Joseph Paxton (1803-65) was a formidable auto-didact who embodied the Victorian idea of progress. From humble beginnings as the son of a poor farmer, Paxton landed the dream job of gardener to the Duke of Devonshire at the age of just 23. He remained there until the Duke’s death, 32 years later. Although horticulture was his great love, his talents were too diverse for him to remain tied to the land. A practical man who seemed to have a solution to any problem, “ask Paxton” became a national catchphrase. He went on to design mansions, sewage systems, and elaborate hothouses to ensure the wealthy never went without a pineapple.
Of course, Paxton is most famous for making the leap from designing ducal greenhouses to building the extraordinary glass structure that was (dismissively) dubbed the Crystal Palace. All large building projects inspire opprobrium, and there were many who doubted the wisdom of this shimmering edifice. However, given its enduring appeal as a national symbol over 150 years later, it was no white elephant. Paxton’s feat of engineering was quite breathtaking. The Crystal Palace was six times the size of St. Paul’s Cathedral, covering 18 acres, and it was visited by 6 million people eager to see the Great Exhibition of 1851 and the wonders it contained.
Many men would have had their heads turned by such extraordinary and high profile success, but Paxton kept his feet firmly on the ground. When away from home working on pioneering projects, he longed to be back at his beloved Chatsworth. Unusually for such a driven character, he was a devoted husband and father, and seemed to experience almost physical pain when separated from his family.
One of the most compelling aspects of this superb biography is the depiction of Paxton’s relationship with his employer. The unmarried Duke almost worshipped Paxton, lavishing him with gifts and doing everything in his power to keep him at Chatsworth. When in company, the Duke would talk of little other than his gardener’s achievements. Colquhoun avoids making any simplistic interpretation of the Duke’s motives, but the fact that he wrote in his diary “he is everything for me” conveys the poignancy of unrequited love.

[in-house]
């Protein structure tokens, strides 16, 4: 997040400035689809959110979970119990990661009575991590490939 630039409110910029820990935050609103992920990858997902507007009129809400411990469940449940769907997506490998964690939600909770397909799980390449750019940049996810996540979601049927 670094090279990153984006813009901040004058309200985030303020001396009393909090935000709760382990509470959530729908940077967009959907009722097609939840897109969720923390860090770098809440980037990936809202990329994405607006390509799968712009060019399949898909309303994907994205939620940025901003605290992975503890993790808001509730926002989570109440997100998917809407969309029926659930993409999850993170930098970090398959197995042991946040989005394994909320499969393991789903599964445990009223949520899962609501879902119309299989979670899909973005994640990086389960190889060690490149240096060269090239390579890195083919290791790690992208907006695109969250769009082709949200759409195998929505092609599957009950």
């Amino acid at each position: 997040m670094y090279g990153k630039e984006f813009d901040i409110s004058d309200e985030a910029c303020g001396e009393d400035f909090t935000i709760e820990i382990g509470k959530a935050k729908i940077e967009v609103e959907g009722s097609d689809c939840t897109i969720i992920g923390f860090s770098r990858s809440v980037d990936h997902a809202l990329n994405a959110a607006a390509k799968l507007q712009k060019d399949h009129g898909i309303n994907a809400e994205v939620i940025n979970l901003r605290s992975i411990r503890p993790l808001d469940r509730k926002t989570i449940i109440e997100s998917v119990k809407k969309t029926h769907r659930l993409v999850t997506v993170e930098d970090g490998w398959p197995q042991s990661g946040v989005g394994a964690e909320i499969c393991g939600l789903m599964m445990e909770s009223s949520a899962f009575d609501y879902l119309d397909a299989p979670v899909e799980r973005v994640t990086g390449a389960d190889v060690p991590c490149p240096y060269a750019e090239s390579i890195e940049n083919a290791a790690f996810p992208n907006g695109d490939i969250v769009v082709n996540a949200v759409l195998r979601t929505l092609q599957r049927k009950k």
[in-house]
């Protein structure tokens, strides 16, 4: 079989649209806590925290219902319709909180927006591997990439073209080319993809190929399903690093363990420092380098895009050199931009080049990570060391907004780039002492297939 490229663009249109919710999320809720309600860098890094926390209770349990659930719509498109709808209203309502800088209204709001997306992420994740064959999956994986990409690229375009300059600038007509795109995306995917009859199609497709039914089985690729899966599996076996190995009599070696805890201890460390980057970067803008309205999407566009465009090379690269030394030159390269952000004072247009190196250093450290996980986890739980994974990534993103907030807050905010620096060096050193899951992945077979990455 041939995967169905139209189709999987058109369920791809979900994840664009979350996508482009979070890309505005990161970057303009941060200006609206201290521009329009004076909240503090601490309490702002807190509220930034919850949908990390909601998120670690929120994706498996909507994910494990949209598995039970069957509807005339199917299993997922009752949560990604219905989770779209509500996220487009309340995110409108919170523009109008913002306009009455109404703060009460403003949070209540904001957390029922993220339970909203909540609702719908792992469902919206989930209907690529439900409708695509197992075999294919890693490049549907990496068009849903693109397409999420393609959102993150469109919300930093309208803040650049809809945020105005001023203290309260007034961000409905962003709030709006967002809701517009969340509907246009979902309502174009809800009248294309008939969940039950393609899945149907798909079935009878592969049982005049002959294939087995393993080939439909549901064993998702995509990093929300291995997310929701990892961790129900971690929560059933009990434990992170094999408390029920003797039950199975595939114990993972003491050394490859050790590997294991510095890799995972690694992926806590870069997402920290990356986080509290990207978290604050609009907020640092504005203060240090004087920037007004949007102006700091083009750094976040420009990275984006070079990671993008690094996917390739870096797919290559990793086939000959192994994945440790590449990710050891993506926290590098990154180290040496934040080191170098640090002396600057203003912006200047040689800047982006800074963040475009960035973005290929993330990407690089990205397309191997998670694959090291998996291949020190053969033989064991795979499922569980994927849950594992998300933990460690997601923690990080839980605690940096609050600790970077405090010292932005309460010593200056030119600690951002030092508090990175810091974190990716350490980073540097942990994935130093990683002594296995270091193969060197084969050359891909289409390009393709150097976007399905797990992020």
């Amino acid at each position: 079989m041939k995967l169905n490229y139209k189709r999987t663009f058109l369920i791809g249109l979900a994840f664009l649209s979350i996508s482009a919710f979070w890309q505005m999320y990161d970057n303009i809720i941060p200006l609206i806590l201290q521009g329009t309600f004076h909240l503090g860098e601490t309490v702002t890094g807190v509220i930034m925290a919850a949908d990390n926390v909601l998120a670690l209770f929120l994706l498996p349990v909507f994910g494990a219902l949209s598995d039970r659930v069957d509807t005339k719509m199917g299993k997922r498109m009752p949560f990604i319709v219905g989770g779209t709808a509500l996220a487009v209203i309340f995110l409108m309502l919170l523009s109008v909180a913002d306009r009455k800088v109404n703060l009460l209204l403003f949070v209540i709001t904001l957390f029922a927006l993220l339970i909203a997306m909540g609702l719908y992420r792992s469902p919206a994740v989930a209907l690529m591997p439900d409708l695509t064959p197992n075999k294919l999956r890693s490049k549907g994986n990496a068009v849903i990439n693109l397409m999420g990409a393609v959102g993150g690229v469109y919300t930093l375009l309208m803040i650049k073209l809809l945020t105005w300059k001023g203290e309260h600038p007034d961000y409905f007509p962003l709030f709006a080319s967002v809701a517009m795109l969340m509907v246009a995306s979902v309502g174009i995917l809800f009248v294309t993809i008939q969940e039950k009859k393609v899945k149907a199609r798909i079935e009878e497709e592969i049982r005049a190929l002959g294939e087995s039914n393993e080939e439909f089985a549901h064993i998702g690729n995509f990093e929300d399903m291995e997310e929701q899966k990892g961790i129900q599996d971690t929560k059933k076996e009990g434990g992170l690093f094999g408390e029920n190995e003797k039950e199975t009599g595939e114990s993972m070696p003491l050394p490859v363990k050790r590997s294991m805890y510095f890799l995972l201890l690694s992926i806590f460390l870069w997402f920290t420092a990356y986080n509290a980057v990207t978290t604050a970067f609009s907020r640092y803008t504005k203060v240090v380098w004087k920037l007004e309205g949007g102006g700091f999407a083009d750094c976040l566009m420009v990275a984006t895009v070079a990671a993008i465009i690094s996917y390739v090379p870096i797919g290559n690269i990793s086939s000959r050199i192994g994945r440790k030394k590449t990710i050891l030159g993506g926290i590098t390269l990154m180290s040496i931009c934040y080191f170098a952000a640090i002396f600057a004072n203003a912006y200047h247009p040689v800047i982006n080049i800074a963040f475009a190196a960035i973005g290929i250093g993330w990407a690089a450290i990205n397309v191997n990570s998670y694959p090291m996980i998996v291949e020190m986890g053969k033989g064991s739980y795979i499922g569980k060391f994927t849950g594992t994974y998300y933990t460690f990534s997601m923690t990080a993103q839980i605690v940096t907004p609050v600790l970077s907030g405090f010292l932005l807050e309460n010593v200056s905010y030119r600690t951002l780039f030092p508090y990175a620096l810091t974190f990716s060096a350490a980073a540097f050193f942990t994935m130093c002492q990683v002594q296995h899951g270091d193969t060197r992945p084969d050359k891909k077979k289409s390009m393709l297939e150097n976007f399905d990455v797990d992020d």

Like most workaholics, Paxton had little time to smell his own roses, so his personality complemented perfectly that of the sophisticated Duke, whose vision spurred him on to ever greater achievements. It was a symbiotic relationship, and Paxton comes across as diminished after the Duke’s death in 1858. Needless to say, he wasn’t idle during his remaining years. He served as a Member of Parliament and conceived wide-reaching social projects. Thanks to successful financial speculation, Paxton enjoyed a comfortable life and the satisfaction of a life well lived.
This accomplished biography does justice to the great man and all that he achieved. With a polymath as a subject, Kate Colquhoun had a tough job in encompassing all the worlds that he spanned, but the material is handled with skill and assurance. I hope Colquhoun writes another biography, as she has a talent for evoking the spirit of an age and capturing a sense of the people who inhabited it.